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Because they mate for life, geese are considered romantic. And in fact they mate so successfully that in 1998 Ducks Unlimited had to publish Snow Geese: Grandeur and Calamity on an Arctic Landscape, a virtual manifesto for thinning the birds by pretty much any means necessary.
Despite or because or regardless of the iconic magic of their name, snow geese have adapted so successfully to their en route landing pads of engineered wetland and grain that they’re breeding at levels experts consider unsustainable, irrevocably destroying the limited ecosystems that sustain them. Speaking ecologically, they’re eating themselves out of house and home. If the population continues to soar, that same population—and I think this counts as irony—is headed for a hard crash. They’ve got a beautiful name, and they’re beautiful birds, but they are far from rare, and you could make an argument that they’ve become pests on par, in certain parts of the country, with deer, feral hogs and carp.
A hapless flock dunked US Airways Flight 1549 in the Hudson River in 2009; a heedless gaggle of Canada geese destroyed a $270 million U.S. Air Force plane in 1995. Their honks turn to hisses if you get too close, and they hiss like they mean it. A guy I know used to keep a tame one as a guard dog.
Still, they’re perhaps the most relatable of wild birds. A goose is adventurous enough to leave, and routine enough to return, firing both cylinders of the domestic dilemma: nesting and flight. You can go where it’s better for now, the geese seem to say, and you can always come back.
I returned to Freezeout in late November, hoping to catch the fall migration south, for winter. North Canadian birds fly to California, the Gulf Coast of Texas and, increasingly, the farm fields of the southern midwest to pass their winters. They fly back to arctic Canada come spring to hatch and raise baby birds. Along both ways, they layover on agricultural lands. The Pacific flyway—a generally Canada-to-continental-west-coast corridor—encompasses Freezeout Lake, a Wildlife Management Area established to preserve and encourage threatened and unthreatened waterfowl, most of which have people who like to hunt them.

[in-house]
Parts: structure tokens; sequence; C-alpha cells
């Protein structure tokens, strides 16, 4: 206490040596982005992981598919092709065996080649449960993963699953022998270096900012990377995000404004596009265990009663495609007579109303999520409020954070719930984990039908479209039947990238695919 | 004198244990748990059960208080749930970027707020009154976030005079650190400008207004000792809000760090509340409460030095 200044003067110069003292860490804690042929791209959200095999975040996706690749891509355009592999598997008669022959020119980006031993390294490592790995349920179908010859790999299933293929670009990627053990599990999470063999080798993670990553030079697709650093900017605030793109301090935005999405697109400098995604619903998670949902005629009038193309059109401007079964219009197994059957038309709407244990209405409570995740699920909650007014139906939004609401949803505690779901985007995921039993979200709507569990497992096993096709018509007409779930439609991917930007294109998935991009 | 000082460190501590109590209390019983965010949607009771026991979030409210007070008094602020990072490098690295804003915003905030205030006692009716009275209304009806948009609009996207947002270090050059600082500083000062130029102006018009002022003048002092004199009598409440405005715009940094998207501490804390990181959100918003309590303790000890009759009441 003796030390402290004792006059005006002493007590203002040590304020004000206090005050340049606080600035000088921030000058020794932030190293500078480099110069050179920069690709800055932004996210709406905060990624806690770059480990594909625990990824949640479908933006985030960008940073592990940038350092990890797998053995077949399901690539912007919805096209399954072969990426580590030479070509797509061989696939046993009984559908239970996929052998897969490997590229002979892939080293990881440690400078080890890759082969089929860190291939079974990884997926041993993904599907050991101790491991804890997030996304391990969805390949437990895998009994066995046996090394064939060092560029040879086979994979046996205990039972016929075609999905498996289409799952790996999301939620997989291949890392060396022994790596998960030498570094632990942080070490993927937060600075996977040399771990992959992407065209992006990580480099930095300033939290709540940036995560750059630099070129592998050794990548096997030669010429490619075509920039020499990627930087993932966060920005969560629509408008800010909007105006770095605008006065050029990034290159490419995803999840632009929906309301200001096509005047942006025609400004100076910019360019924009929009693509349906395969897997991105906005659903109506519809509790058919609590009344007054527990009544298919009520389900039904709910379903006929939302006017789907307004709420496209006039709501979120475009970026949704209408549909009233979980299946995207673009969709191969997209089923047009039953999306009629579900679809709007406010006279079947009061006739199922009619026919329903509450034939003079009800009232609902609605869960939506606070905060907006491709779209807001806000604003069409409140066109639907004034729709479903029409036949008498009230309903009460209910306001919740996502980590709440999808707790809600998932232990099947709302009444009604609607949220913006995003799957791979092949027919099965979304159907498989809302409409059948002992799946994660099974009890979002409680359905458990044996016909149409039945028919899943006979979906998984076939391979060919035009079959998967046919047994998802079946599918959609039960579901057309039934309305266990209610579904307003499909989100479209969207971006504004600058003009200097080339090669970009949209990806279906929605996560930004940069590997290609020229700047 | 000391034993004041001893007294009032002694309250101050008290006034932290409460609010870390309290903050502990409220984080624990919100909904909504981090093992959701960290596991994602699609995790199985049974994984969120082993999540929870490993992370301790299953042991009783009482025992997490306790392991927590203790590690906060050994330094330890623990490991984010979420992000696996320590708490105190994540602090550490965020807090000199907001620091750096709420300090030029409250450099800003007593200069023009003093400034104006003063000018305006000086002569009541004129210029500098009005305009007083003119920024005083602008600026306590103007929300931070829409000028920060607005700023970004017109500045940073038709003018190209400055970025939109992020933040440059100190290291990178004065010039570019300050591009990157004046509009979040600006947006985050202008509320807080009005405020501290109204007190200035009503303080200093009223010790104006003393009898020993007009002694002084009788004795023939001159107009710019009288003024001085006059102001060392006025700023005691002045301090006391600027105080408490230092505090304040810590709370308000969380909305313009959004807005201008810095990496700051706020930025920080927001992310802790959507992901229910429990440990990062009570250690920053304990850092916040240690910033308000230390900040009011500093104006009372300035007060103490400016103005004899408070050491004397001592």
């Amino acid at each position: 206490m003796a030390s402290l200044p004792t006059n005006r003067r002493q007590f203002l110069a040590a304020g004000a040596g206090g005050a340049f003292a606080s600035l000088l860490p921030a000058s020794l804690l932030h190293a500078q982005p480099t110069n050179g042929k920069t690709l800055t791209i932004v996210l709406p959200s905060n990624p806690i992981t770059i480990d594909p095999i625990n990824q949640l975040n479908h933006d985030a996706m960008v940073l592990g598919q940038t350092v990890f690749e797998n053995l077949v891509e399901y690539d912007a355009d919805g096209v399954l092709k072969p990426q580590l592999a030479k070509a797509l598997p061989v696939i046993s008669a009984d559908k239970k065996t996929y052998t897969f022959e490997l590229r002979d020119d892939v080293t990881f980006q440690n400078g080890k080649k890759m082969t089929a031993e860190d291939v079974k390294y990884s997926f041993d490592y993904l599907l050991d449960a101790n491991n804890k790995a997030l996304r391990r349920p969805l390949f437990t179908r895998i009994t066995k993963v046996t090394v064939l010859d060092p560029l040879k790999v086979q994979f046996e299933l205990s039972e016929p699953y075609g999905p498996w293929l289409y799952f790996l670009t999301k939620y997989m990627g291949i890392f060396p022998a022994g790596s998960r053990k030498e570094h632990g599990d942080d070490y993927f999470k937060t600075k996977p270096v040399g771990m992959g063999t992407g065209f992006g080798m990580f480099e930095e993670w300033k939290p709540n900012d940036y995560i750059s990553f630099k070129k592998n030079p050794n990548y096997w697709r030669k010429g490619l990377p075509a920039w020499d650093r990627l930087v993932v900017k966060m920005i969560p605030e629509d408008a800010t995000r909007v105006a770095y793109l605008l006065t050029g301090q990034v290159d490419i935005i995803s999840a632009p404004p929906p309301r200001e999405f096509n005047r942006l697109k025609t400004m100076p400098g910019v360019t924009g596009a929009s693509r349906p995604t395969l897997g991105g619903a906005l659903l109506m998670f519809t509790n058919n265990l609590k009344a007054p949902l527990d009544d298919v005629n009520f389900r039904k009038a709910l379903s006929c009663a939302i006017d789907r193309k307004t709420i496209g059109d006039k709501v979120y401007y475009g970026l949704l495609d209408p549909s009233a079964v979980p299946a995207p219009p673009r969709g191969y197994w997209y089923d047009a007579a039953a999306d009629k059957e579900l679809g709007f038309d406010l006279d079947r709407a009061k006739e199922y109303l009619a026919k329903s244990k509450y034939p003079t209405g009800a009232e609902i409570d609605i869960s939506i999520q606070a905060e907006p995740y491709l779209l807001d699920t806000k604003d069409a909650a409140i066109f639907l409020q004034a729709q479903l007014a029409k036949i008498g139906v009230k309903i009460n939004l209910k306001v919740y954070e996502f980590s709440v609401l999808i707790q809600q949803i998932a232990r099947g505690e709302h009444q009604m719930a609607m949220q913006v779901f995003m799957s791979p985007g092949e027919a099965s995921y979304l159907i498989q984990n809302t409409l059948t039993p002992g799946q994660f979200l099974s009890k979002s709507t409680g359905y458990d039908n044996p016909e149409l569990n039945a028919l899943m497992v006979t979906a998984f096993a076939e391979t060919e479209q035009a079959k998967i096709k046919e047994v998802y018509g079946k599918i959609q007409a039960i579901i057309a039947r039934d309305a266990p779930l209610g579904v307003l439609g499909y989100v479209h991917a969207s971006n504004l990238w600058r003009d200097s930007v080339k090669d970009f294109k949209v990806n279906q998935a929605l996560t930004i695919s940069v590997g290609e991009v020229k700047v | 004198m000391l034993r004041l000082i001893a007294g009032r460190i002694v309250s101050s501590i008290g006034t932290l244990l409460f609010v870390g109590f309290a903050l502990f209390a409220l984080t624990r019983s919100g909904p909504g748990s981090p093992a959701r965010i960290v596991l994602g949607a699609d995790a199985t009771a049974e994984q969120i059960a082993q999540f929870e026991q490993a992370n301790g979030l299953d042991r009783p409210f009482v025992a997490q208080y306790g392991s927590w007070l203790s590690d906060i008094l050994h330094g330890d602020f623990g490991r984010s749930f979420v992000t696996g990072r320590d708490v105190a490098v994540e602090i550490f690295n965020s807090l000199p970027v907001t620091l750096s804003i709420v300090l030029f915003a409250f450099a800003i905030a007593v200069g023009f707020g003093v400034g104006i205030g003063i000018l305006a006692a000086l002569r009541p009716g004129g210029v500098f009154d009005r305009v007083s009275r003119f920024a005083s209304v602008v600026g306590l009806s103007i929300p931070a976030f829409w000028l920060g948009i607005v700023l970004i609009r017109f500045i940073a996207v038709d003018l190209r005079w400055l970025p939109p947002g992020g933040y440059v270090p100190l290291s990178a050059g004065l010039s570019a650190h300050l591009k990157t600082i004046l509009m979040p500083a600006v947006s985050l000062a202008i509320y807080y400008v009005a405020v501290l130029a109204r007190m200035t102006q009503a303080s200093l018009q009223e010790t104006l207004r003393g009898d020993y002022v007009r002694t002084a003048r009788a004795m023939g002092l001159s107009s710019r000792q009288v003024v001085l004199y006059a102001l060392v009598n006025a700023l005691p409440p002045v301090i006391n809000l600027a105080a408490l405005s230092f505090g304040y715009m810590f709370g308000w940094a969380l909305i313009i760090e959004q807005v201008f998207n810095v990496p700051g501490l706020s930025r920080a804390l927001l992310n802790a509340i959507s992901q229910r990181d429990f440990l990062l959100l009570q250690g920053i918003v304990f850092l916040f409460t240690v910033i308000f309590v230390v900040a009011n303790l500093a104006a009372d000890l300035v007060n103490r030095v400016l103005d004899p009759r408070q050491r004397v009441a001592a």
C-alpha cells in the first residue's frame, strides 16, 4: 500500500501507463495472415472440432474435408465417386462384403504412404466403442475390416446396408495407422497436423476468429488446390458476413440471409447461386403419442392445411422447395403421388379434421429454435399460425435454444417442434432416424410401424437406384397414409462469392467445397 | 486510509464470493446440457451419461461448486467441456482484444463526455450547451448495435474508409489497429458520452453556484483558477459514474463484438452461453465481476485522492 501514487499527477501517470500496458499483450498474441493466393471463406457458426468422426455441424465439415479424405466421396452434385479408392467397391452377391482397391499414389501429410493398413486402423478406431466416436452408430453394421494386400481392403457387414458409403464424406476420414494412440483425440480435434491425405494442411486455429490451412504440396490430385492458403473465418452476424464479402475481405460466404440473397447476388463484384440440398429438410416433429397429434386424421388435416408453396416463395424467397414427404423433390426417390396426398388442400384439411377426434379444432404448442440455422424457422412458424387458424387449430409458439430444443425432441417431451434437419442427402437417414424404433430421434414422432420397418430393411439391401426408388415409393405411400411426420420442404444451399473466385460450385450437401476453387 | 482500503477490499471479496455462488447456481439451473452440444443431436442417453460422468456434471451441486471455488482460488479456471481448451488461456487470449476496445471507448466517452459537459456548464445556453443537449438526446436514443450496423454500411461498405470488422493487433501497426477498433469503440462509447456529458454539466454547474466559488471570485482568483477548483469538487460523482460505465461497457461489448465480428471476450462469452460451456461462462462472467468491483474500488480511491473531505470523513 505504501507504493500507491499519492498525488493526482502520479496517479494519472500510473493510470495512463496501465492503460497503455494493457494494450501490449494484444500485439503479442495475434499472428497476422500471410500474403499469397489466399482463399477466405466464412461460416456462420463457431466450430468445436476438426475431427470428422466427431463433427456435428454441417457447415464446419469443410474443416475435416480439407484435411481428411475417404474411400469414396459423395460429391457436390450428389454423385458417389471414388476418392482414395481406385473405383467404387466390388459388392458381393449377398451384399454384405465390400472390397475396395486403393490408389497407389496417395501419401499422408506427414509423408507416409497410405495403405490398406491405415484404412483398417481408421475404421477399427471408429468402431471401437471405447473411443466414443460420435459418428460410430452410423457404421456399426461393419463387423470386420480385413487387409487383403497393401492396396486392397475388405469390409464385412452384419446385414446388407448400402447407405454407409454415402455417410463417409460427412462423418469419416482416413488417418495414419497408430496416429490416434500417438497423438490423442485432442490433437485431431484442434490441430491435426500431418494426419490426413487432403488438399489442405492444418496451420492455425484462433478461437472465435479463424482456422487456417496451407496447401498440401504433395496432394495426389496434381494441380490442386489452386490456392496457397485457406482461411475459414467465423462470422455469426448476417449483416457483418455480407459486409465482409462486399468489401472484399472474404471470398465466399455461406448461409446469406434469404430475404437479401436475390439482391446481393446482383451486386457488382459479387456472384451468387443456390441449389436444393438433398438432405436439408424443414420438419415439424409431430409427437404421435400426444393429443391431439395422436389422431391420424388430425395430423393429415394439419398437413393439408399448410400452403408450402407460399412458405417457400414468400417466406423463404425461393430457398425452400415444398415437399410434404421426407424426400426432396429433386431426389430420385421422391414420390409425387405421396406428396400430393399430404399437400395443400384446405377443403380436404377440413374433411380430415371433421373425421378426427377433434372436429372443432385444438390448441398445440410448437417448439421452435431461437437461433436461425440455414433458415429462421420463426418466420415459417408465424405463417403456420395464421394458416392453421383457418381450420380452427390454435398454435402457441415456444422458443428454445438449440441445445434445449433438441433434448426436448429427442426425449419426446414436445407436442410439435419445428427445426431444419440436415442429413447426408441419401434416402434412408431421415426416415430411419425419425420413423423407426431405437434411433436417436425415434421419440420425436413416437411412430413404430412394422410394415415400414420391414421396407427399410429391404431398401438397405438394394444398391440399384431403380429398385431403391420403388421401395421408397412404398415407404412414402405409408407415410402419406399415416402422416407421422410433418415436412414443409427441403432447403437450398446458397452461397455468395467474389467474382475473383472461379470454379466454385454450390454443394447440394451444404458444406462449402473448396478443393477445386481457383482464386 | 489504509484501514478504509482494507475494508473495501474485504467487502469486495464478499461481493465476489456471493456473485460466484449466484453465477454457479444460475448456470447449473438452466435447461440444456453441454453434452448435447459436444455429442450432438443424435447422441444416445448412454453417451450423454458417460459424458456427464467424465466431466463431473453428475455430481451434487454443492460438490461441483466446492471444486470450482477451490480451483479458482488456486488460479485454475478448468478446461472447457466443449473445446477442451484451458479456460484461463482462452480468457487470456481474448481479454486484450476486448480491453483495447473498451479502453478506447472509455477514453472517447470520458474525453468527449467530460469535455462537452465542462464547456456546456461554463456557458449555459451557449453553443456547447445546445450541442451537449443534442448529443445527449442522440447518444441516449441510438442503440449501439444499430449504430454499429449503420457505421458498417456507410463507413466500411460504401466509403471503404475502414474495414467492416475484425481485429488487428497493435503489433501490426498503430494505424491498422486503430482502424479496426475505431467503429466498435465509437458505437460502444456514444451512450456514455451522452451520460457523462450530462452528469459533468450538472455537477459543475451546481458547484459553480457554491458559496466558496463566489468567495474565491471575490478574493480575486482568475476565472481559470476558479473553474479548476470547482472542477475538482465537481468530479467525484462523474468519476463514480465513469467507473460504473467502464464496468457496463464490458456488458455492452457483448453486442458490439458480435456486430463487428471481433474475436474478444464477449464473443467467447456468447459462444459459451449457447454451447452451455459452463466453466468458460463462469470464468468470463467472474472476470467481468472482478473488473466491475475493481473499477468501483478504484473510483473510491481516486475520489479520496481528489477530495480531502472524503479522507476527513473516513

Geese are apparently especially hard to hit. At the WMA campground entrance there are two steel goose-in-flight cutouts mounted on poles and set back from a sign showing hunters how to sight-in by size. A grayish goose on a gray day is a challenge to perspective, and geese are wary birds in any weather.
I pulled in to the same angled slot in the grass where I’d parked the spring before, just a hedgerow removed from the two-lane blacktop of US 89. It’s no wilderness experience, but there’s not a lot of traffic. I set up a new gray tent, and its dihedral seams spread goose-like under mostly goose-free skies.
The view is interruptedly spectacular. There are precious few vistas free of telephone lines or structure, but an amphitheater effect is unimpeded: thin ribbons of sidelong lake in shades of cobalt, golden brush, cloud-shadowed foothills and the Rocky Mountain Front risen behind them. All of it, potentially, vibrating with birds.